A Visit That Proved To Be Vital

When the shluchim to Boulder, Colorado lost contact with a lonely Jew, they had a sense that something was amiss. A midnight visit and a spare key ended up saving his life.

By Chany Scheiner – Boulder, Colorado

Hi! My name is Chany Scheiner, some of you might know me. My husband and I have been on Shlichus in Boulder, Colorado for the past 32 years.

We have seen many eclectic, beautiful souls walk through our front door. We had a man with a Yeshivish upbringing debate with us for hours about how pork can be made kosher. Another couple asked us to watch over their “plants” for them while they went on vacation (marijuana).

One of the pillars of our community was a man by the name of Henry. Henry was someone dependable who could always be counted on to complete a minyan. Henry was an active seeker of exploring his Jewish identity. He got more involved in his Jewish roots once he moved to Boulder.

Henry had an interesting blend of an imaginative and scholarly mind, a unique sense of humor, and a warm and caring heart.

During Covid, he was extremely isolated and hibernated indoors. We tried to keep in touch on a frequent basis by speaking to him over the phone, arranging house visits, and sending over some delicious, fresh food.

On Friday, February 11, I sent over a volunteer to deliver some fresh challah and soup to enhance his Shabbos. The volunteer let me know that no one answered the door and his message machine was full. Something felt off. We knew Henry well and he hadn’t mentioned any other plans. I tried calling him, over and over again, to no avail.

Meanwhile, it was a hectic Friday afternoon, but my husband and I felt that something had to be done. We called the local JCC for assistance and they said they will call the police for a wellness check. The police went over and found nothing amiss and concluded that he must not be home.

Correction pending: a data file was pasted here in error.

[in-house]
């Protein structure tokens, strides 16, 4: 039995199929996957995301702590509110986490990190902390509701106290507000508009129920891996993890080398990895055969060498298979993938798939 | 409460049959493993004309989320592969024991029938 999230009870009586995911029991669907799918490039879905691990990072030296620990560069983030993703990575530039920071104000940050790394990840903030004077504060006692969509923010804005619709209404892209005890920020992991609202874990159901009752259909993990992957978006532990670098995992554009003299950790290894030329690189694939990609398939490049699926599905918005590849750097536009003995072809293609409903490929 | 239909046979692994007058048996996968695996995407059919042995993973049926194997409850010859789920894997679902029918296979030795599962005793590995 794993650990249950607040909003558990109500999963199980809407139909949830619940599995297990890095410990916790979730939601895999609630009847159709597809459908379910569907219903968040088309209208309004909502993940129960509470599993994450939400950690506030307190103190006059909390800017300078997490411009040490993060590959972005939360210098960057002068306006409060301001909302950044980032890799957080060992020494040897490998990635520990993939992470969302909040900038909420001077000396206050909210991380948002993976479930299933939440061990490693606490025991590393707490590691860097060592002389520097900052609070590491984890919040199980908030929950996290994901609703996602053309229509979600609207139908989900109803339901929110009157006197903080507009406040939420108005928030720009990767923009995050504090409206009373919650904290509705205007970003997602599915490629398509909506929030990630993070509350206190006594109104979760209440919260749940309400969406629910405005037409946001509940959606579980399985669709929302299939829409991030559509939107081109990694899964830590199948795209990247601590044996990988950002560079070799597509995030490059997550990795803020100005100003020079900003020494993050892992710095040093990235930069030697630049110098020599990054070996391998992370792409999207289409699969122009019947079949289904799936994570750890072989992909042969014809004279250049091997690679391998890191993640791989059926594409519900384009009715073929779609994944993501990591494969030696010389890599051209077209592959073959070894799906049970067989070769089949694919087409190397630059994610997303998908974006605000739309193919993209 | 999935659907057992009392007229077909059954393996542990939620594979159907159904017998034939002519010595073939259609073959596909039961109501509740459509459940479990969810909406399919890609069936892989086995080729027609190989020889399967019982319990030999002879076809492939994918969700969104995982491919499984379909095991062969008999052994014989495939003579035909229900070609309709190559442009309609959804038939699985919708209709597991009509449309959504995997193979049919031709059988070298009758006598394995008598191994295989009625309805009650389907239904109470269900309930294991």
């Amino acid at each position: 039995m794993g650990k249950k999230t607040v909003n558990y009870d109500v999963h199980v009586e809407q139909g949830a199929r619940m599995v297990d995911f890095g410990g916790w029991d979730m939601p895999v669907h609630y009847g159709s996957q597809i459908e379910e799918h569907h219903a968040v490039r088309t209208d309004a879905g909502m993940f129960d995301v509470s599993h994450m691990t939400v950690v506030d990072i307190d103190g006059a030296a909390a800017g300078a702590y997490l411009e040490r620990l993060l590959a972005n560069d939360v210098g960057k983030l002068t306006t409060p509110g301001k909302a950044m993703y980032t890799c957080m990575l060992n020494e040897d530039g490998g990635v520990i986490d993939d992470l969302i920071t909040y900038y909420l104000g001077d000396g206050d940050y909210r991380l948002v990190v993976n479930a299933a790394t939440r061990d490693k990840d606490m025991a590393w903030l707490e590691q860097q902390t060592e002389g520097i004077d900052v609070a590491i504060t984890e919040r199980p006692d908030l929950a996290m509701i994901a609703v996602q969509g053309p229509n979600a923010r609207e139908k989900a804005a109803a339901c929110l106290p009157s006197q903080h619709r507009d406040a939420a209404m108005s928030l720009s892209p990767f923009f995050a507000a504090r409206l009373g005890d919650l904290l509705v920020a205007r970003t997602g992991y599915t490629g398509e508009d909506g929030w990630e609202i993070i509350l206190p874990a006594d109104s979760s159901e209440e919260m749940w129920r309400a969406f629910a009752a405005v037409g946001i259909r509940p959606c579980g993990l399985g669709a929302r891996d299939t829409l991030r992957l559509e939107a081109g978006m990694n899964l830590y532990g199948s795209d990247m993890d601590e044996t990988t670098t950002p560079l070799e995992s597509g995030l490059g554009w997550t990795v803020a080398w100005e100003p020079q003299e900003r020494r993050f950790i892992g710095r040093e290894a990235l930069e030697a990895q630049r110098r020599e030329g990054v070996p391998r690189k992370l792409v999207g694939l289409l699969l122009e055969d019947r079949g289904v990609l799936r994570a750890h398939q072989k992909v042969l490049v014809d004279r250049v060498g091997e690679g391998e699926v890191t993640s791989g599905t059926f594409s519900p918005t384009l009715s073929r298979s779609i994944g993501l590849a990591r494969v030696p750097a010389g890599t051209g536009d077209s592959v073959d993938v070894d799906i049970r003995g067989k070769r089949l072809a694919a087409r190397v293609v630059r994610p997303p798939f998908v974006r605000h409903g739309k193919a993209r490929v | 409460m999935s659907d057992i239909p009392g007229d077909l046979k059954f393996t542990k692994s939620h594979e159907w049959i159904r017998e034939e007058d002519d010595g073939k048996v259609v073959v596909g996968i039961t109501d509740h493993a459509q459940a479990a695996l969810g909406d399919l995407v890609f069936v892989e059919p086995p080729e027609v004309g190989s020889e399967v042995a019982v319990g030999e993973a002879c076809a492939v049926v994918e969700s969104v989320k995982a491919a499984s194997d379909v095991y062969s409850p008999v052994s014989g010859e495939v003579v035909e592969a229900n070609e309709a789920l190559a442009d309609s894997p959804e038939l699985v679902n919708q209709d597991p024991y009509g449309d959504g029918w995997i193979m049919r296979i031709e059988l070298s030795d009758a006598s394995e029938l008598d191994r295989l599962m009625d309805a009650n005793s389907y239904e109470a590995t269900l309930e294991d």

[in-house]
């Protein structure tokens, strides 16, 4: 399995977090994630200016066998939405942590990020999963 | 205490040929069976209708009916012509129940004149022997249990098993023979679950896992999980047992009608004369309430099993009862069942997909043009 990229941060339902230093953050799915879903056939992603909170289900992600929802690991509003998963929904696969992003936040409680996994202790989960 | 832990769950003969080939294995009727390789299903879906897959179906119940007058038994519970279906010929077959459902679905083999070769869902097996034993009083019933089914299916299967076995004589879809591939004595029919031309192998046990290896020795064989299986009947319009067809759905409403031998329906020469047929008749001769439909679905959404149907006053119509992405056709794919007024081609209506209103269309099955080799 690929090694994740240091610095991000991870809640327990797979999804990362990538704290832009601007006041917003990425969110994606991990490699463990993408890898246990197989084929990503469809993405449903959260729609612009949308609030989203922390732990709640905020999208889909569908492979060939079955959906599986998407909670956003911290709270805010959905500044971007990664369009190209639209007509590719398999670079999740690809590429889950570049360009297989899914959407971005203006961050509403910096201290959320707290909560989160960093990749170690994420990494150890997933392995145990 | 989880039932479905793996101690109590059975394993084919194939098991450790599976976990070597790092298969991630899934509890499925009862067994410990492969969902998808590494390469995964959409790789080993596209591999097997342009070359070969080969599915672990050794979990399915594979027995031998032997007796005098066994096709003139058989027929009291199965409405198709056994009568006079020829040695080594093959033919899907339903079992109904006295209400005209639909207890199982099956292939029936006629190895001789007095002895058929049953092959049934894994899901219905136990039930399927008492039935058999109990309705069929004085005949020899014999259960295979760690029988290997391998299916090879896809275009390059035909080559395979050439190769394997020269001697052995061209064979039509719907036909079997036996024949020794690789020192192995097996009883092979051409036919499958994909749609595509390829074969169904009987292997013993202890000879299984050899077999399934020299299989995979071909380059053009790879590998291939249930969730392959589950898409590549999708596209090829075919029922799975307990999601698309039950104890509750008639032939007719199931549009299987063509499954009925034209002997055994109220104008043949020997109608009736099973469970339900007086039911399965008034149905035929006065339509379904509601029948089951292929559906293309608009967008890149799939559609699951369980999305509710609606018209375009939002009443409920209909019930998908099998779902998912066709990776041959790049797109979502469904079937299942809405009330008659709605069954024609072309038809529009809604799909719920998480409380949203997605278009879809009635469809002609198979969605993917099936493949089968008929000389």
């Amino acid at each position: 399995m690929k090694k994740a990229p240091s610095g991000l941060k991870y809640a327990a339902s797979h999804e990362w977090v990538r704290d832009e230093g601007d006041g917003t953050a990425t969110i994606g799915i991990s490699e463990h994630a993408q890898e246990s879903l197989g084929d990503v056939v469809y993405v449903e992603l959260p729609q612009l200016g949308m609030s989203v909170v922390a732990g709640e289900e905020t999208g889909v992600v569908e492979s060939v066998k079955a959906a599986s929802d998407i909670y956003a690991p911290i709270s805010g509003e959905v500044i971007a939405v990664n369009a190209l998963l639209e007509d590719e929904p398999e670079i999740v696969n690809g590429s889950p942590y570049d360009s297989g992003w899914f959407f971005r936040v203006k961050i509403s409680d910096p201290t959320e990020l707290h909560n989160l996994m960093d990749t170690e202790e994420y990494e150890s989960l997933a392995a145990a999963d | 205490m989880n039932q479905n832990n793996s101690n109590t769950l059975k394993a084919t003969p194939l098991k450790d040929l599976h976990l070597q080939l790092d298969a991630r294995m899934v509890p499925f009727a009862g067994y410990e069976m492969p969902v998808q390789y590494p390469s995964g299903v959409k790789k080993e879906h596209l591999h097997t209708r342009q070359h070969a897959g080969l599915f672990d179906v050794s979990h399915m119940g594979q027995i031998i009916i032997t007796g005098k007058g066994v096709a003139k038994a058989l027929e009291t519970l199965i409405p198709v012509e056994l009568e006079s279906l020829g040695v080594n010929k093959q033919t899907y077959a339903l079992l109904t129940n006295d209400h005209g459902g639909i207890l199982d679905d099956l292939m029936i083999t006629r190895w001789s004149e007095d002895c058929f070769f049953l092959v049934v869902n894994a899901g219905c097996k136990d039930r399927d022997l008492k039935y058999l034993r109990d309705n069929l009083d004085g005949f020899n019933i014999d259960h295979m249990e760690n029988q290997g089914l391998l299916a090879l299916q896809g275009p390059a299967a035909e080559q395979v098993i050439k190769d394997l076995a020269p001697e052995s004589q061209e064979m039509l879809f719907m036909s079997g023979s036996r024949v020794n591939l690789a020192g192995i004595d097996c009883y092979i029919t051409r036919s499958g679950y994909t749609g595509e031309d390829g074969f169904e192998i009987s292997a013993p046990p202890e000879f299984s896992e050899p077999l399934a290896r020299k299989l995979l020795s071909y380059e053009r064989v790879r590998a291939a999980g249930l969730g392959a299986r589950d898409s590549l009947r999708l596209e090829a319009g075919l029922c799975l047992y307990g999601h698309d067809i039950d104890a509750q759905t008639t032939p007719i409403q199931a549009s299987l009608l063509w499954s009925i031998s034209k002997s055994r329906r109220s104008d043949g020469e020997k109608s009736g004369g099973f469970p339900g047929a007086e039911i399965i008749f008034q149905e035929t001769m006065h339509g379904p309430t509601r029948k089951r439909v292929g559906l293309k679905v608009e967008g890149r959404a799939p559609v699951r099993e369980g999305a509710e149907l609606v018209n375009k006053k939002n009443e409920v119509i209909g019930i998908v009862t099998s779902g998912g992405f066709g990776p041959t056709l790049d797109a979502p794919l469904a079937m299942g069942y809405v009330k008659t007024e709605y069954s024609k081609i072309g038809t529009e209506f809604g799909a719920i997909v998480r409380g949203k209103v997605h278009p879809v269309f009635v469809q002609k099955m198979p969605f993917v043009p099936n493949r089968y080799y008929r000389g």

Shabbos started and as we sat down to eat our meal, my husband began to get very worried. He decided that he had no choice, he was going to break into the house (with another community member) to make sure everything was ok.

Now, this was no simple feat because: 1. He could get arrested for breaking into a home. and 2. The community member accompanying him was a Jewish immigrant without proper documentation.

When they arrived, they knocked and knocked, but got no answer. My husband was about to break down the door but decided to ask the neighbor if she had a key. Luckily she did.

They opened the door to find him unconscious in his bed, hours away from death. They immediately sent him to the hospital via ambulance.

Thank G-d, Henry perservered and semi-recovered. He lived for another few months surrounded by his friends and loved ones.

Thanks to the persistence and care demonstrated during a single house visit, a precious life was saved.


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